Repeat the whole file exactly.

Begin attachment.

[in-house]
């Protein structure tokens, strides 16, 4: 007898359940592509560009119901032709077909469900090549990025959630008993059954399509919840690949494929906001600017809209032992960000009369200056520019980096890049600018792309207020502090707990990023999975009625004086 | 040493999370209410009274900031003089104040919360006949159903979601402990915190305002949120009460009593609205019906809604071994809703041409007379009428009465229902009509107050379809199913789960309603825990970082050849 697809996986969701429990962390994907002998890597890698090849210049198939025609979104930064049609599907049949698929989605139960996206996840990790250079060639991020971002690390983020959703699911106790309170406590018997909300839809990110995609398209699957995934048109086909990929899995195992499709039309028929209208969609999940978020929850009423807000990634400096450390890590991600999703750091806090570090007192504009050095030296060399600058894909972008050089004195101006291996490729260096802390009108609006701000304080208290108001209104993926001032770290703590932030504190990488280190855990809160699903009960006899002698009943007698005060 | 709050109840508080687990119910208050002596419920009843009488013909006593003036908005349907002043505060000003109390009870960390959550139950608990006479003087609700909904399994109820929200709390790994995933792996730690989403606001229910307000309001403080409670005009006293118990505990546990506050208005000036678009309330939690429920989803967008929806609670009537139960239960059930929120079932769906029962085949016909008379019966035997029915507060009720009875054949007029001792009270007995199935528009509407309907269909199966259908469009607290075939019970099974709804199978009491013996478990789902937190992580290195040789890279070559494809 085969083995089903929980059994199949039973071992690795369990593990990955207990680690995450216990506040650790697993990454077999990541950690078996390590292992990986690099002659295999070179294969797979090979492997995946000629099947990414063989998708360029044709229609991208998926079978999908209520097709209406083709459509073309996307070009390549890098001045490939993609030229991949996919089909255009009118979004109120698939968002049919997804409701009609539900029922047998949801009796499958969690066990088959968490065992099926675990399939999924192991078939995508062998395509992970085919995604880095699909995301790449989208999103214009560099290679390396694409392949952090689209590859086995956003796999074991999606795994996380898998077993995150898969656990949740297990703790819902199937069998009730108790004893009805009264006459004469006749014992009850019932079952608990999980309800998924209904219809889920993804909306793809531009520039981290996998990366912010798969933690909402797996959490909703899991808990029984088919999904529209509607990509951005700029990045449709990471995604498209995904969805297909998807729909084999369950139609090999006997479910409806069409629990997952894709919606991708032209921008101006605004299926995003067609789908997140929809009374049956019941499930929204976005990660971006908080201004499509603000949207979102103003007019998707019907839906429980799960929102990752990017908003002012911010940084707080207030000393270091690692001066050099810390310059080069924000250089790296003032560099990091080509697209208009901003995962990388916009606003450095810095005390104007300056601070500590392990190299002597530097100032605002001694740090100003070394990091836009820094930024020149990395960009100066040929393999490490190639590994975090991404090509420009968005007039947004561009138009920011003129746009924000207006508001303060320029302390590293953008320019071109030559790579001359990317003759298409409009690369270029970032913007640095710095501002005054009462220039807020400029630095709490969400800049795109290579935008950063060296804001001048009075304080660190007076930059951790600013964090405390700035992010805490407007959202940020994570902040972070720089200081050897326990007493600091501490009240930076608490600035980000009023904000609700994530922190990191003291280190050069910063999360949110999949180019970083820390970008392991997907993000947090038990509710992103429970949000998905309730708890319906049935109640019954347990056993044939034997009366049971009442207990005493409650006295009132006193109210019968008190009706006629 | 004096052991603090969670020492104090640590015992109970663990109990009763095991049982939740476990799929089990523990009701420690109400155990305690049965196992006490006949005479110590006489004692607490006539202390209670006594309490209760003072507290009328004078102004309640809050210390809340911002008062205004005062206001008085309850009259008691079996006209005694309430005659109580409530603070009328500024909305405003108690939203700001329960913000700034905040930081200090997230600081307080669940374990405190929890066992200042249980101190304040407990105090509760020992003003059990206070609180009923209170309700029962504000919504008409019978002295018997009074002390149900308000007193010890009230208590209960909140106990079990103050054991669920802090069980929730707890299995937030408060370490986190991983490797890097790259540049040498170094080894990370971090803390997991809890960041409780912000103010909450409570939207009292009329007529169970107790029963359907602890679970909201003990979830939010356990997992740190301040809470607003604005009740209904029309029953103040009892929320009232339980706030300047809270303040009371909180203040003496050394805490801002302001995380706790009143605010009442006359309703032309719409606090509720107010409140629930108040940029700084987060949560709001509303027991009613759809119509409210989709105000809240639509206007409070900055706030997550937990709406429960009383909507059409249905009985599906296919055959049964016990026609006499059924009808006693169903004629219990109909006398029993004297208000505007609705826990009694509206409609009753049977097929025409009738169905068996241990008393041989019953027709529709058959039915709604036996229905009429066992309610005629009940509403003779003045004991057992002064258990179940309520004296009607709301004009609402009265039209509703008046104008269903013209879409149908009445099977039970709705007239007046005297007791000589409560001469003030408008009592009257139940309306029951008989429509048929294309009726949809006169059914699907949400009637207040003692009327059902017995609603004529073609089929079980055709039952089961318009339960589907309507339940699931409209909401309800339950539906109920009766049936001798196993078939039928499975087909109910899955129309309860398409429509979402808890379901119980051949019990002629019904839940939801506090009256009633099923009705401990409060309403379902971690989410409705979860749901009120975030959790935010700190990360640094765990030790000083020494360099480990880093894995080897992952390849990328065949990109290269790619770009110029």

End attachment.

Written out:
[in-house]
């Protein structure tokens, strides 16, 4: 007898359940592509560009119901032709077909469900090549990025959630008993059954399509919840690949494929906001600017809209032992960000009369200056520019980096890049600018792309207020502090707990990023999975009625004086 | 040493999370209410009274900031003089104040919360006949159903979601402990915190305002949120009460009593609205019906809604071994809703041409007379009428009465229902009509107050379809199913789960309603825990970082050849 697809996986969701429990962390994907002998890597890698090849210049198939025609979104930064049609599907049949698929989605139960996206996840990790250079060639991020971002690390983020959703699911106790309170406590018997909300839809990110995609398209699957995934048109086909990929899995195992499709039309028929209208969609999940978020929850009423807000990634400096450390890590991600999703750091806090570090007192504009050095030296060399600058894909972008050089004195101006291996490729260096802390009108609006701000304080208290108001209104993926001032770290703590932030504190990488280190855990809160699903009960006899002698009943007698005060 | 709050109840508080687990119910208050002596419920009843009488013909006593003036908005349907002043505060000003109390009870960390959550139950608990006479003087609700909904399994109820929200709390790994995933792996730690989403606001229910307000309001403080409670005009006293118990505990546990506050208005000036678009309330939690429920989803967008929806609670009537139960239960059930929120079932769906029962085949016909008379019966035997029915507060009720009875054949007029001792009270007995199935528009509407309907269909199966259908469009607290075939019970099974709804199978009491013996478990789902937190992580290195040789890279070559494809 085969083995089903929980059994199949039973071992690795369990593990990955207990680690995450216990506040650790697993990454077999990541950690078996390590292992990986690099002659295999070179294969797979090979492997995946000629099947990414063989998708360029044709229609991208998926079978999908209520097709209406083709459509073309996307070009390549890098001045490939993609030229991949996919089909255009009118979004109120698939968002049919997804409701009609539900029922047998949801009796499958969690066990088959968490065992099926675990399939999924192991078939995508062998395509992970085919995604880095699909995301790449989208999103214009560099290679390396694409392949952090689209590859086995956003796999074991999606795994996380898998077993995150898969656990949740297990703790819902199937069998009730108790004893009805009264006459004469006749014992009850019932079952608990999980309800998924209904219809889920993804909306793809531009520039981290996998990366912010798969933690909402797996959490909703899991808990029984088919999904529209509607990509951005700029990045449709990471995604498209995904969805297909998807729909084999369950139609090999006997479910409806069409629990997952894709919606991708032209921008101006605004299926995003067609789908997140929809009374049956019941499930929204976005990660971006908080201004499509603000949207979102103003007019998707019907839906429980799960929102990752990017908003002012911010940084707080207030000393270091690692001066050099810390310059080069924000250089790296003032560099990091080509697209208009901003995962990388916009606003450095810095005390104007300056601070500590392990190299002597530097100032605002001694740090100003070394990091836009820094930024020149990395960009100066040929393999490490190639590994975090991404090509420009968005007039947004561009138009920011003129746009924000207006508001303060320029302390590293953008320019071109030559790579001359990317003759298409409009690369270029970032913007640095710095501002005054009462220039807020400029630095709490969400800049795109290579935008950063060296804001001048009075304080660190007076930059951790600013964090405390700035992010805490407007959202940020994570902040972070720089200081050897326990007493600091501490009240930076608490600035980000009023904000609700994530922190990191003291280190050069910063999360949110999949180019970083820390970008392991997907993000947090038990509710992103429970949000998905309730708890319906049935109640019954347990056993044939034997009366049971009442207990005493409650006295009132006193109210019968008190009706006629 | 004096052991603090969670020492104090640590015992109970663990109990009763095991049982939740476990799929089990523990009701420690109400155990305690049965196992006490006949005479110590006489004692607490006539202390209670006594309490209760003072507290009328004078102004309640809050210390809340911002008062205004005062206001008085309850009259008691079996006209005694309430005659109580409530603070009328500024909305405003108690939203700001329960913000700034905040930081200090997230600081307080669940374990405190929890066992200042249980101190304040407990105090509760020992003003059990206070609180009923209170309700029962504000919504008409019978002295018997009074002390149900308000007193010890009230208590209960909140106990079990103050054991669920802090069980929730707890299995937030408060370490986190991983490797890097790259540049040498170094080894990370971090803390997991809890960041409780912000103010909450409570939207009292009329007529169970107790029963359907602890679970909201003990979830939010356990997992740190301040809470607003604005009740209904029309029953103040009892929320009232339980706030300047809270303040009371909180203040003496050394805490801002302001995380706790009143605010009442006359309703032309719409606090509720107010409140629930108040940029700084987060949560709001509303027991009613759809119509409210989709105000809240639509206007409070900055706030997550937990709406429960009383909507059409249905009985599906296919055959049964016990026609006499059924009808006693169903004629219990109909006398029993004297208000505007609705826990009694509206409609009753049977097929025409009738169905068996241990008393041989019953027709529709058959039915709604036996229905009429066992309610005629009940509403003779003045004991057992002064258990179940309520004296009607709301004009609402009265039209509703008046104008269903013209879409149908009445099977039970709705007239007046005297007791000589409560001469003030408008009592009257139940309306029951008989429509048929294309009726949809006169059914699907949400009637207040003692009327059902017995609603004529073609089929079980055709039952089961318009339960589907309507339940699931409209909401309800339950539906109920009766049936001798196993078939039928499975087909109910899955129309309860398409429509979402808890379901119980051949019990002629019904839940939801506090009256009633099923009705401990409060309403379902971690989410409705979860749901009120975030959790935010700190990360640094765990030790000083020494360099480990880093894995080897992952390849990328065949990109290269790619770009110029």